The Project Triangle

There’s almost always a triangle involved when a technology project of any kind gets underway – the business side, the IT side and the vendor side. It isn’t always a stool setup where removing one leg guarantees that the entire structure will topple. Sometimes the project is so simple, or they have enough expertise in house, that the IT department can handle the entire process on their own. On a rare occasion, the business side is not involved for whatever reason – perhaps the IT folks are the business owners and don’t need any other input.

But in most cases, particularly around content management projects, there’s a deep need for all three corners of the triangle to be involved from start to finish. The IT team does a lot of the actual installation and integration with other systems, the vendor supports the IT side with product expertise and configuration assistance, all of it driven by a business team that has very clear needs and provides important feedback on the technical results produced by the other two. Or at least that’s how it SHOULD work.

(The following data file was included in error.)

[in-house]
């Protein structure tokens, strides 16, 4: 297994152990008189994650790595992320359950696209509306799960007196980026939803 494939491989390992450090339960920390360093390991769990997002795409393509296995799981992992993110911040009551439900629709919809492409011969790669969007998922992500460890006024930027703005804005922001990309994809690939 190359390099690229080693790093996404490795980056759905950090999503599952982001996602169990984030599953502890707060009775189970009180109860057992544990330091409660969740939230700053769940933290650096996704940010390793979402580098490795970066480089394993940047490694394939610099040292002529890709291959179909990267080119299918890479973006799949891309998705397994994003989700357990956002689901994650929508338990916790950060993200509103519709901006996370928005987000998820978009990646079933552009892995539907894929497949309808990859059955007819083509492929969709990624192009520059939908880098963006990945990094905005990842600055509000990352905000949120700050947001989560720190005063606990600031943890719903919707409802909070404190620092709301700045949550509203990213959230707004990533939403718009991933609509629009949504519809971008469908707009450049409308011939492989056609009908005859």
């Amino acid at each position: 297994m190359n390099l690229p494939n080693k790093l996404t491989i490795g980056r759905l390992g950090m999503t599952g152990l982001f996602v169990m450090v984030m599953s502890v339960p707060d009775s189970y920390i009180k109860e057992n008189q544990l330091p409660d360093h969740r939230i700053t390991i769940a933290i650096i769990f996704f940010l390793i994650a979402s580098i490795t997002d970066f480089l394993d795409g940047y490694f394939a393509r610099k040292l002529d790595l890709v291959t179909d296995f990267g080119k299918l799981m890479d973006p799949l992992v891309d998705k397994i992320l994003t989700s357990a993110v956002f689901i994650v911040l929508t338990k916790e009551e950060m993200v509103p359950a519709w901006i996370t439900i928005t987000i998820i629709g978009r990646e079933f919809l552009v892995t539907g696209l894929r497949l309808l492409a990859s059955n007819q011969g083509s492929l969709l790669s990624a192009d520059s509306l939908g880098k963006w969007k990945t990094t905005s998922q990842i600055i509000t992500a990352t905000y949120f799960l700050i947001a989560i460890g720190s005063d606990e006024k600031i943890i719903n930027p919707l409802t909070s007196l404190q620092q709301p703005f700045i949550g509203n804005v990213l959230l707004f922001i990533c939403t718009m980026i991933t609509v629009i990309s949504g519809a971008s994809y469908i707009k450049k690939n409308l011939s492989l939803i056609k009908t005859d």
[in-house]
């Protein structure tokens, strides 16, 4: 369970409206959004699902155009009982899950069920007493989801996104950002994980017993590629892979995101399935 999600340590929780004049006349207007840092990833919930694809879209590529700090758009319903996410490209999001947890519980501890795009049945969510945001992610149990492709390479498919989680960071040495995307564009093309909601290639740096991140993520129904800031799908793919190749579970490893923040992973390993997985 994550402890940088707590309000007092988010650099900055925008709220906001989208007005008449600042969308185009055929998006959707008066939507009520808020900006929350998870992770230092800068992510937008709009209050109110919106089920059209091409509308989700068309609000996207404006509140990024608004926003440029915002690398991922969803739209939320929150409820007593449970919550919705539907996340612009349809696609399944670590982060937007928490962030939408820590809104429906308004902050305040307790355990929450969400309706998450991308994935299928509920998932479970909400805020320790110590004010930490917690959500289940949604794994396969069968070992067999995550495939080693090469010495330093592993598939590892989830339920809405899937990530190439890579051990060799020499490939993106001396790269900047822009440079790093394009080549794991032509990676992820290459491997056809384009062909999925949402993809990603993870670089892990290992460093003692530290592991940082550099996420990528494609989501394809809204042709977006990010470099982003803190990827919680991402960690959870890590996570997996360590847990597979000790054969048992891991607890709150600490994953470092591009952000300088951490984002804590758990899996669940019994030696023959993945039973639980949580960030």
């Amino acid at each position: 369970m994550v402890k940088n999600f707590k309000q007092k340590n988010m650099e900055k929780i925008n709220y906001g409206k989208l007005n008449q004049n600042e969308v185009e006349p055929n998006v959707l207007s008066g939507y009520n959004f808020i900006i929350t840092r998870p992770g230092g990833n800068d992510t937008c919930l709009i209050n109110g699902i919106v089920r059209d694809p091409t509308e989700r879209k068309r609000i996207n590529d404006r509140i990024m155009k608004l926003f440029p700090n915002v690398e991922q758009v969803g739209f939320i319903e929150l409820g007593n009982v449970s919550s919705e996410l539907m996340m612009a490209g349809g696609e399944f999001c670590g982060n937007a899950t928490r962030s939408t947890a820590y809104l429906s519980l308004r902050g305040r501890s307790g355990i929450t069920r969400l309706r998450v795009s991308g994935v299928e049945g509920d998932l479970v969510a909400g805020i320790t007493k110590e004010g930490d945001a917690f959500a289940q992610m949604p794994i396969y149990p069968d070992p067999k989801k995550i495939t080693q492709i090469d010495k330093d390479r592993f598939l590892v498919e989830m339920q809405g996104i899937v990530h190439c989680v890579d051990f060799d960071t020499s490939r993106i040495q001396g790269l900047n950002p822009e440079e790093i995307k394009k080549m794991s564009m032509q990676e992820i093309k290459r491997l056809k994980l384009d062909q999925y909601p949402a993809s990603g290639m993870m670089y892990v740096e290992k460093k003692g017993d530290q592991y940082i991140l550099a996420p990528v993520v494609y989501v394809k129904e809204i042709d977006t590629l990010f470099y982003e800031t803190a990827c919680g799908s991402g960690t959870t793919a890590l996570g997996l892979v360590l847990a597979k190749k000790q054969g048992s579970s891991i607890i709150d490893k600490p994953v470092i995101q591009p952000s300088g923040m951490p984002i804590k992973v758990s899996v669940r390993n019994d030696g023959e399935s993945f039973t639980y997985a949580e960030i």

The practical realities of most technology projects are a lot more complicated. Sometimes the business has no idea what it’s actually trying to accomplish; sometimes the IT folks simply cannot understand the impact and importance of the project; sometimes the vendor is working so hard to close a deal they’re unprepared for the actual effort to accomplish the promises made along the way. In all cases, across all parts of the triangle, competing priorities and demands distract the team from the successful completion of the project. The trap opens wide, and suddenly your 3-6 month project becomes 12-18 months and tens of thousands of dollars (or worse) over budget.

The solution lies in preparation. Yogi Berra’s line about “Baseball is ninety percent mental. The other half is physical” is absolutely critical for successful technology projects. You’ll get much, much further with your project if you’ve collectively figured out what you want to accomplish long before a single tool is configured. (Jarrod Gingras of Real Story Group discussed this a few years back at a Streaming Media West presentation – definitely worth a watch.)

Know what you want to do; know what you need in hand to do what you want to do; prepare for the unthinkable and unknowable, and partner with the other corners of the triangle. Your project’s success depends on it.